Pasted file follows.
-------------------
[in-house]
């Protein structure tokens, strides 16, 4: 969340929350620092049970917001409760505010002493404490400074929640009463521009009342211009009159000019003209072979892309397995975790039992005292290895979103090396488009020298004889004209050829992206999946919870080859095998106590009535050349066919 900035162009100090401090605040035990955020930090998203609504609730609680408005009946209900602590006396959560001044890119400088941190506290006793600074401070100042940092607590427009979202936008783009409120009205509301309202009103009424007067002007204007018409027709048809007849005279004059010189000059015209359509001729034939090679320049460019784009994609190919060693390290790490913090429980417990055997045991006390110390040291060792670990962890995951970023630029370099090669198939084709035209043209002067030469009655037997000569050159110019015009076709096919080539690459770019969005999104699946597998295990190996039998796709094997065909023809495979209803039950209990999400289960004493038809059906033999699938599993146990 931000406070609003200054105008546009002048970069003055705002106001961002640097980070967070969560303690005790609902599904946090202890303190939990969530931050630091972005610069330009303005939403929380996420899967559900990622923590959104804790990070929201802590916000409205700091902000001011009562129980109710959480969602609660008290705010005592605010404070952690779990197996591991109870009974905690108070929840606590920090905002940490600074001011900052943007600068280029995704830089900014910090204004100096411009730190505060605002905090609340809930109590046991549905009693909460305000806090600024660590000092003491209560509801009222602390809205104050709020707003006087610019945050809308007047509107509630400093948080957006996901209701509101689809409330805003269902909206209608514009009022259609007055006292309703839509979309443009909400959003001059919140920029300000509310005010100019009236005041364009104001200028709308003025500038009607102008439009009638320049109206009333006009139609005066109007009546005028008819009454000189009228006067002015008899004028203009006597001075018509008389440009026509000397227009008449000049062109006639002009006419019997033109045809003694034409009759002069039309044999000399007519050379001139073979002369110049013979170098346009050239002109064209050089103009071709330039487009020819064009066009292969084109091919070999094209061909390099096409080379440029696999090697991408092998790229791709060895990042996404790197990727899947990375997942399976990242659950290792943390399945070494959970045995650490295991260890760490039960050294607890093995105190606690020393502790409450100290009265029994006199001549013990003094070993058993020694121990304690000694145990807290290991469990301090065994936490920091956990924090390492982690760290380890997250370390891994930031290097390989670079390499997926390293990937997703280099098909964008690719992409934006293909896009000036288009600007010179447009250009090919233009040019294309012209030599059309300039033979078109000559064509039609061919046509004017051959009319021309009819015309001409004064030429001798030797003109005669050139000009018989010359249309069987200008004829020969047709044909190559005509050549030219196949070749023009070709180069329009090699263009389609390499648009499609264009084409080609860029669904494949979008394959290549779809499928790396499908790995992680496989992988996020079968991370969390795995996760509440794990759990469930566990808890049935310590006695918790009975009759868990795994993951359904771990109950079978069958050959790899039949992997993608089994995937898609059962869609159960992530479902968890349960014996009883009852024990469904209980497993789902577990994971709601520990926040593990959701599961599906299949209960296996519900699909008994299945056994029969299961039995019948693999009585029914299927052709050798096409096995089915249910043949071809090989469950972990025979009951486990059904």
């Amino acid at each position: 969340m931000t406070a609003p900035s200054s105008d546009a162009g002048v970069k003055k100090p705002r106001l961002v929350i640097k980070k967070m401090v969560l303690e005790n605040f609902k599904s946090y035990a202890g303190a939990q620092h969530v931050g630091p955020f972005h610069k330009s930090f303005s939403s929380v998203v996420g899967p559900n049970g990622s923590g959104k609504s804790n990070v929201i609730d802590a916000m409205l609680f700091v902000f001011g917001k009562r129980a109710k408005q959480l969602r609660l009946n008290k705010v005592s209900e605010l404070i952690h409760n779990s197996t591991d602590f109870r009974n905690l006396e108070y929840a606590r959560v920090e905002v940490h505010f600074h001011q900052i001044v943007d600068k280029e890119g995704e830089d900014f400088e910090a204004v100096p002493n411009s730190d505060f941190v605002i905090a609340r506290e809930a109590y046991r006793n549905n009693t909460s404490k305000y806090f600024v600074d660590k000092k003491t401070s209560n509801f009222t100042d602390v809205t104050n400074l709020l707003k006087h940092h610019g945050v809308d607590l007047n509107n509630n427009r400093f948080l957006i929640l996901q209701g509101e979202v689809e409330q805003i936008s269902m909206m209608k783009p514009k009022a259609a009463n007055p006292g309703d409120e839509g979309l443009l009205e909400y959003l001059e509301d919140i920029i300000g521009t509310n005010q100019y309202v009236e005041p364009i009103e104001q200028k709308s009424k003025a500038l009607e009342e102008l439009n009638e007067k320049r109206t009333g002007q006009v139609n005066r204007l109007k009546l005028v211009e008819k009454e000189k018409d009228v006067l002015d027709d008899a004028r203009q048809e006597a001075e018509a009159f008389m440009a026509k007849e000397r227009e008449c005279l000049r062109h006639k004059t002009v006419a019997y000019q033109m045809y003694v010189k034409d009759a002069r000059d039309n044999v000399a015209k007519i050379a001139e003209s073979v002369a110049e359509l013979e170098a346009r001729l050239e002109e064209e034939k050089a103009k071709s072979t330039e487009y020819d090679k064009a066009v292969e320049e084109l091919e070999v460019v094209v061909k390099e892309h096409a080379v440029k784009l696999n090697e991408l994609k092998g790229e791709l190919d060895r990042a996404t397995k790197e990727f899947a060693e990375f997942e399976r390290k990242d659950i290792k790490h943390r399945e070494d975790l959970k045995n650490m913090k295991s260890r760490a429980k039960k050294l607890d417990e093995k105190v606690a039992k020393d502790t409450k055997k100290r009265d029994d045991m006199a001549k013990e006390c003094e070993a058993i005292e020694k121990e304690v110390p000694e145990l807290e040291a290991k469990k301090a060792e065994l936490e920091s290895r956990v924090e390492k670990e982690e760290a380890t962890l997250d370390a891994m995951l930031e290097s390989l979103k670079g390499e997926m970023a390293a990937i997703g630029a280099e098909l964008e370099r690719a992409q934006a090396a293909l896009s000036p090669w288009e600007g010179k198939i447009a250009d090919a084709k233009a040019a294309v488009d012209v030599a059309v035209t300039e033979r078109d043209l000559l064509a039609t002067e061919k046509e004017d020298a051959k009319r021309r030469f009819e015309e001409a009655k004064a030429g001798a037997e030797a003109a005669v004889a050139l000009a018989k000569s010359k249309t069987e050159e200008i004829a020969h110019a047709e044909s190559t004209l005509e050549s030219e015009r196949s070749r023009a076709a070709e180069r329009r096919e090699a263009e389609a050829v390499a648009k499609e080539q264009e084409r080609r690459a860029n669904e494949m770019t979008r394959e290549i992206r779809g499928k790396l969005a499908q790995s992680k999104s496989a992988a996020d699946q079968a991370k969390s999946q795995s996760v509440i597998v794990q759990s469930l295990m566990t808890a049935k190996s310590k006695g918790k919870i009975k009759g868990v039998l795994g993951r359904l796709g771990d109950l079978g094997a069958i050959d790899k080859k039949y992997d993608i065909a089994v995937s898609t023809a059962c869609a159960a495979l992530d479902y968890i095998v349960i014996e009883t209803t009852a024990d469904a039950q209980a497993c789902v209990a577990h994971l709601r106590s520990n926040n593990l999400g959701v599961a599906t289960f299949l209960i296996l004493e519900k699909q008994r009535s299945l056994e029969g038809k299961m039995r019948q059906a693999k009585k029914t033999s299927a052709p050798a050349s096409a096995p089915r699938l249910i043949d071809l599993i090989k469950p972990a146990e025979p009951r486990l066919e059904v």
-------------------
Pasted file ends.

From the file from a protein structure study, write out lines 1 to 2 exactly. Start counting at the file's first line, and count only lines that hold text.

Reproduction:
[in-house]
């Protein structure tokens, strides 16, 4: 969340929350620092049970917001409760505010002493404490400074929640009463521009009342211009009159000019003209072979892309397995975790039992005292290895979103090396488009020298004889004209050829992206999946919870080859095998106590009535050349066919 900035162009100090401090605040035990955020930090998203609504609730609680408005009946209900602590006396959560001044890119400088941190506290006793600074401070100042940092607590427009979202936008783009409120009205509301309202009103009424007067002007204007018409027709048809007849005279004059010189000059015209359509001729034939090679320049460019784009994609190919060693390290790490913090429980417990055997045991006390110390040291060792670990962890995951970023630029370099090669198939084709035209043209002067030469009655037997000569050159110019015009076709096919080539690459770019969005999104699946597998295990190996039998796709094997065909023809495979209803039950209990999400289960004493038809059906033999699938599993146990 931000406070609003200054105008546009002048970069003055705002106001961002640097980070967070969560303690005790609902599904946090202890303190939990969530931050630091972005610069330009303005939403929380996420899967559900990622923590959104804790990070929201802590916000409205700091902000001011009562129980109710959480969602609660008290705010005592605010404070952690779990197996591991109870009974905690108070929840606590920090905002940490600074001011900052943007600068280029995704830089900014910090204004100096411009730190505060605002905090609340809930109590046991549905009693909460305000806090600024660590000092003491209560509801009222602390809205104050709020707003006087610019945050809308007047509107509630400093948080957006996901209701509101689809409330805003269902909206209608514009009022259609007055006292309703839509979309443009909400959003001059919140920029300000509310005010100019009236005041364009104001200028709308003025500038009607102008439009009638320049109206009333006009139609005066109007009546005028008819009454000189009228006067002015008899004028203009006597001075018509008389440009026509000397227009008449000049062109006639002009006419019997033109045809003694034409009759002069039309044999000399007519050379001139073979002369110049013979170098346009050239002109064209050089103009071709330039487009020819064009066009292969084109091919070999094209061909390099096409080379440029696999090697991408092998790229791709060895990042996404790197990727899947990375997942399976990242659950290792943390399945070494959970045995650490295991260890760490039960050294607890093995105190606690020393502790409450100290009265029994006199001549013990003094070993058993020694121990304690000694145990807290290991469990301090065994936490920091956990924090390492982690760290380890997250370390891994930031290097390989670079390499997926390293990937997703280099098909964008690719992409934006293909896009000036288009600007010179447009250009090919233009040019294309012209030599059309300039033979078109000559064509039609061919046509004017051959009319021309009819015309001409004064030429001798030797003109005669050139000009018989010359249309069987200008004829020969047709044909190559005509050549030219196949070749023009070709180069329009090699263009389609390499648009499609264009084409080609860029669904494949979008394959290549779809499928790396499908790995992680496989992988996020079968991370969390795995996760509440794990759990469930566990808890049935310590006695918790009975009759868990795994993951359904771990109950079978069958050959790899039949992997993608089994995937898609059962869609159960992530479902968890349960014996009883009852024990469904209980497993789902577990994971709601520990926040593990959701599961599906299949209960296996519900699909008994299945056994029969299961039995019948693999009585029914299927052709050798096409096995089915249910043949071809090989469950972990025979009951486990059904």